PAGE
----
Haspiel's a cartoonist who can say a lot with a few deceptively simple lines, Waid's a terrific dialogue man, and together they bring Paul Patton to life. Patton's deal is economically explained in a legend.
Haspiel's good-natured art ensures a joyous visual ride, while Waid's dialogue has pep aplenty (and speaking of pep, it was a short-lived strip in Pep Comics that featured Madame Satan, before she was kicked out to make way for the debut of some kid named Archie). Haspiel and Waid cheekily get a dig in at the Man of Steel movie's horrible climax, while showing the the Fox has to work hard for his wins.
Waid's not involved in the back-up strip, which sees The Fox enter a very weird house. It's fun, but notable mainly for showing us that the Fox doesn't have just one kid, but two. And apparently he's not Paul Patton, but Paul Patton Jr, if this picture is anything to go by.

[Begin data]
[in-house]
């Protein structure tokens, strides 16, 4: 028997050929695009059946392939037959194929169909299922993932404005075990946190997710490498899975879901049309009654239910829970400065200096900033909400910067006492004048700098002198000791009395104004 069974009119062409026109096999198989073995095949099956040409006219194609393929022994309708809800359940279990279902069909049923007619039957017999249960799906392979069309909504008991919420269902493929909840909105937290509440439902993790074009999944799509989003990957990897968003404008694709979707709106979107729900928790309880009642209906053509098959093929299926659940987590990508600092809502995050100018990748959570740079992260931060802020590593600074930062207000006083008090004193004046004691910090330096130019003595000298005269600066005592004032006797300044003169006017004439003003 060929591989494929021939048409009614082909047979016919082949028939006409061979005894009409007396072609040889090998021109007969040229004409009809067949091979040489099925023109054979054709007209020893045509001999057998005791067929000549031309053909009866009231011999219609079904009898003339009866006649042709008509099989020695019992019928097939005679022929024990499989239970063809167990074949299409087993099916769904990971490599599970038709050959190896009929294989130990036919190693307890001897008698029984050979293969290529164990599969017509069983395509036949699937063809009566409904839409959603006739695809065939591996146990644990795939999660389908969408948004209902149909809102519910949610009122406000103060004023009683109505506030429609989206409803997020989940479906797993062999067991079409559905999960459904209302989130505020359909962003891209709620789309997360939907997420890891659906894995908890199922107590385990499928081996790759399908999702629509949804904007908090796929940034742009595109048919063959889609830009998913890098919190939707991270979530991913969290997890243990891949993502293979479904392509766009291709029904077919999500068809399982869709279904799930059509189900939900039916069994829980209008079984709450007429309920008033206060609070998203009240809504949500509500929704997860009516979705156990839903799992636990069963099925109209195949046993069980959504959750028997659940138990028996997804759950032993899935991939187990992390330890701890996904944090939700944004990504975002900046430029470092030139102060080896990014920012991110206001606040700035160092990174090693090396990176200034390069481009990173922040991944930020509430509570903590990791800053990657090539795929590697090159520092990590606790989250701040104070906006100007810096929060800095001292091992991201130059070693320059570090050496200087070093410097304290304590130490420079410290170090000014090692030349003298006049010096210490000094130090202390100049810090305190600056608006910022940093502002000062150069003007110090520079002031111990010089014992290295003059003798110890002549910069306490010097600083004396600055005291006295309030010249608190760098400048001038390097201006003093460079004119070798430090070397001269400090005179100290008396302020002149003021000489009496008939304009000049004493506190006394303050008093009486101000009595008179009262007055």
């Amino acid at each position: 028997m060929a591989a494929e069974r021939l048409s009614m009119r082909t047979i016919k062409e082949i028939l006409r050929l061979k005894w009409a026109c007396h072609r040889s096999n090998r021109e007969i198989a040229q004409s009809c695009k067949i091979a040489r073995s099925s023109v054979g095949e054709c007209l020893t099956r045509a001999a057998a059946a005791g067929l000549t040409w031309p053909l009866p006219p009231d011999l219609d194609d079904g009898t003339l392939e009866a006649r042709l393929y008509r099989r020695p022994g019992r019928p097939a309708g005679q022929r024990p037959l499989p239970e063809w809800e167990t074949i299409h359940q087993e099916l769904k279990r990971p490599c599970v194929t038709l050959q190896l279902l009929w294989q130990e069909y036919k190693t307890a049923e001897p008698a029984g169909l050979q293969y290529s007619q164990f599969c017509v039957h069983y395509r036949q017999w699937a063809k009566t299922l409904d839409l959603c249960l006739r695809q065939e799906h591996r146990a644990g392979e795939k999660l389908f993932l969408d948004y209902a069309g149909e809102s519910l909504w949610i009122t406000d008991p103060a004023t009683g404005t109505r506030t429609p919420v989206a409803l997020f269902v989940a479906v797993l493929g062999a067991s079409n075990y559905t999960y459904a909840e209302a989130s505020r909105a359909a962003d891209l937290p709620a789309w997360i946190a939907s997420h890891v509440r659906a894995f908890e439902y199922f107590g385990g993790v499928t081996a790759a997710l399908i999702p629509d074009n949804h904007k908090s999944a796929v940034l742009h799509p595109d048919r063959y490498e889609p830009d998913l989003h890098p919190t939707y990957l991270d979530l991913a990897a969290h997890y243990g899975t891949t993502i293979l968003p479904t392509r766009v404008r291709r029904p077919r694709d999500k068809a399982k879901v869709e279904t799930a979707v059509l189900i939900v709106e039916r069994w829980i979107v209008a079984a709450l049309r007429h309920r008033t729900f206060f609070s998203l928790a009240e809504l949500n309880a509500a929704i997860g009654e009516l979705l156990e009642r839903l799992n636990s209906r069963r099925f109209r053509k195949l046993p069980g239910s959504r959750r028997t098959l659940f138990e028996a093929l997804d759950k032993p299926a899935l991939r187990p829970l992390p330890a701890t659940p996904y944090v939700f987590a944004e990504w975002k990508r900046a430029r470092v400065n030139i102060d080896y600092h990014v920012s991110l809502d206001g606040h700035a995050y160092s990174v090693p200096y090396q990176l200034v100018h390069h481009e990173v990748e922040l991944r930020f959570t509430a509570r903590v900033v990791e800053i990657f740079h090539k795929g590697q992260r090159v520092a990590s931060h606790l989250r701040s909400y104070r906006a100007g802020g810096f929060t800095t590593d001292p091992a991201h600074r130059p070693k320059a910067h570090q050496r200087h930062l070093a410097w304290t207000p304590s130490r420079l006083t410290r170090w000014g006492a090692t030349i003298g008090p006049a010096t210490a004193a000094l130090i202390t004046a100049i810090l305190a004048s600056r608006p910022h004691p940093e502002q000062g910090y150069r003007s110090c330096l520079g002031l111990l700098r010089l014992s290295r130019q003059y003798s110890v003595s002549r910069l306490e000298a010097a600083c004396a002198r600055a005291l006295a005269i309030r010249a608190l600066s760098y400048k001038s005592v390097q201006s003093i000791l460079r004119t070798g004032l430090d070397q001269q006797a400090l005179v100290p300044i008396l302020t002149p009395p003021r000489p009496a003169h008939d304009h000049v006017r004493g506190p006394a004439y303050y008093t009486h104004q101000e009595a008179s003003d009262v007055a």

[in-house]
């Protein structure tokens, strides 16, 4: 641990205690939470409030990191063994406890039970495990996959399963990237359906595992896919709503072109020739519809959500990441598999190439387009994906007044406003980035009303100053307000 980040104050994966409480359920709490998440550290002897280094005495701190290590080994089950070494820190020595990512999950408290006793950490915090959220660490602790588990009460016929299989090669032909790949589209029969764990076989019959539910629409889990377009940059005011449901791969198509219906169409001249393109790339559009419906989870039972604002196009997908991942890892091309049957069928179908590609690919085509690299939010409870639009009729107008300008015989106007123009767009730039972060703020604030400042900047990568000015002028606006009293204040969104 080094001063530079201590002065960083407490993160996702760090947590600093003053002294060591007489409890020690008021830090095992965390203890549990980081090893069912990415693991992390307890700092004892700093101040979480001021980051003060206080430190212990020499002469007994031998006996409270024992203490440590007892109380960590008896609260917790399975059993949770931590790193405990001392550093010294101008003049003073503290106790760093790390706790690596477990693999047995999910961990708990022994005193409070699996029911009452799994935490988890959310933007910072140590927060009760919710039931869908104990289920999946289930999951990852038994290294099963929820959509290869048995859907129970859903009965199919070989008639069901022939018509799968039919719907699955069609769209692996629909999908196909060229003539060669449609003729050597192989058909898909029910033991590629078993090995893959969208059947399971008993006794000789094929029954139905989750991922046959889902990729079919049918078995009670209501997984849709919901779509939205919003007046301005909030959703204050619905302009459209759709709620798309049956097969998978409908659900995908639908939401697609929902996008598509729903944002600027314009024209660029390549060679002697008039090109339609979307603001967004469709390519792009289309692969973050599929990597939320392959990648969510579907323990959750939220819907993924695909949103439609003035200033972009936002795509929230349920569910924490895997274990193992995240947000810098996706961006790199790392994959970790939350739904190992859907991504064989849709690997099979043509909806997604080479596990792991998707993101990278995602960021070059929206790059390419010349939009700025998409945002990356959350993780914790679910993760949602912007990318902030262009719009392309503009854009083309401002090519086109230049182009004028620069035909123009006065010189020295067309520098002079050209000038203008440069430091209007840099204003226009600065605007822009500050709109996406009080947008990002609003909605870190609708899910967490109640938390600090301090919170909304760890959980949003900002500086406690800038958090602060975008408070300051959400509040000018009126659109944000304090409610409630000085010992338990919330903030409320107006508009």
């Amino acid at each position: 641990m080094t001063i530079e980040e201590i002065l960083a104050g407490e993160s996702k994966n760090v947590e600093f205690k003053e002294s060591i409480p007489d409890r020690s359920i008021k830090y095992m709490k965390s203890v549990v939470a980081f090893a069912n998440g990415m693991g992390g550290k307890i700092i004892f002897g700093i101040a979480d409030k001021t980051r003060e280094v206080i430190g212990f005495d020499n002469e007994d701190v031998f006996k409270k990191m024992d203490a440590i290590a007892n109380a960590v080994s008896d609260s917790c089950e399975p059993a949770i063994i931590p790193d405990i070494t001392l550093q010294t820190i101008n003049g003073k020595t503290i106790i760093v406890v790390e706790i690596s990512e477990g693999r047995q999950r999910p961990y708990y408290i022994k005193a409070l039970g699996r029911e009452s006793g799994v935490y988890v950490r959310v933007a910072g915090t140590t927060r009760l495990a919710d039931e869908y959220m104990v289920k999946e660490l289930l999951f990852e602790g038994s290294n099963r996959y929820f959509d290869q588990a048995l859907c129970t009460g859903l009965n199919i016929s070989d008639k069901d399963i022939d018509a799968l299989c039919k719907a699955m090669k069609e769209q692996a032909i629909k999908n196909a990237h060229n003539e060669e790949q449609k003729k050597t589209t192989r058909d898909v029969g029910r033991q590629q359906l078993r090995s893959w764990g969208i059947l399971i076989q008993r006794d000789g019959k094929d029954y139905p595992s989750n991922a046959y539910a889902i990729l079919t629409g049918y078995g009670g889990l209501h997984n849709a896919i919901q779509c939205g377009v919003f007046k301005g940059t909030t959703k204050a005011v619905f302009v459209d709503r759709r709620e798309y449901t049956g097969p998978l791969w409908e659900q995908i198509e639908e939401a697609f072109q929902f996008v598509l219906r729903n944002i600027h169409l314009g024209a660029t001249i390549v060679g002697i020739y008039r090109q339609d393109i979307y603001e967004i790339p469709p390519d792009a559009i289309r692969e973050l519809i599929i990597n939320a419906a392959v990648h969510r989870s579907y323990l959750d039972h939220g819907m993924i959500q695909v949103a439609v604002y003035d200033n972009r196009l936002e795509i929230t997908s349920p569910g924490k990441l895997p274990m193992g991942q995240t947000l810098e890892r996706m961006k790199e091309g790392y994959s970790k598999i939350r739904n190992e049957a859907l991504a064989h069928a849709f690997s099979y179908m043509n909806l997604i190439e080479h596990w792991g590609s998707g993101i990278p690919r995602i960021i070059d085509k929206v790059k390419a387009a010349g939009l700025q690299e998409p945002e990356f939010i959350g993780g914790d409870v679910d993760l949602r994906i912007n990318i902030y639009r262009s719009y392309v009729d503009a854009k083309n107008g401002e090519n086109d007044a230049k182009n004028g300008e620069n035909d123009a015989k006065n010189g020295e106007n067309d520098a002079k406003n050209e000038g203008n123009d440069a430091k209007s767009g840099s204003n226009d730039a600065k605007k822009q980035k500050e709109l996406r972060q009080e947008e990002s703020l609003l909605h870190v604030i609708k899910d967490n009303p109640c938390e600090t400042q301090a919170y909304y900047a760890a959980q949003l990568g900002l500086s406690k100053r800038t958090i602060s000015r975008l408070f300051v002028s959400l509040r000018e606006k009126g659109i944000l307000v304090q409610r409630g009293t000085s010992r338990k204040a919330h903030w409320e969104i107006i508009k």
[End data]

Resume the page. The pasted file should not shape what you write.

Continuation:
Both strips gain extra bounce from the vibrant colours of Allan Passalaqua and stylish letters of John Workman - hopefully this issue's creative team will stick together for the run.
A nice essay in the back sees Haspiel, refreshingly, not claim to be an expert on the Fox. Rather, he explains how the character connects with his own life, and it's a good, touching read.
Add in a Watchmen Easter egg and a choice of three excellent covers and you have a great package - a superhero comic that's self-aware enough to be enormous fun, but not so much as to be self-consciously clever-clever. Give it a try.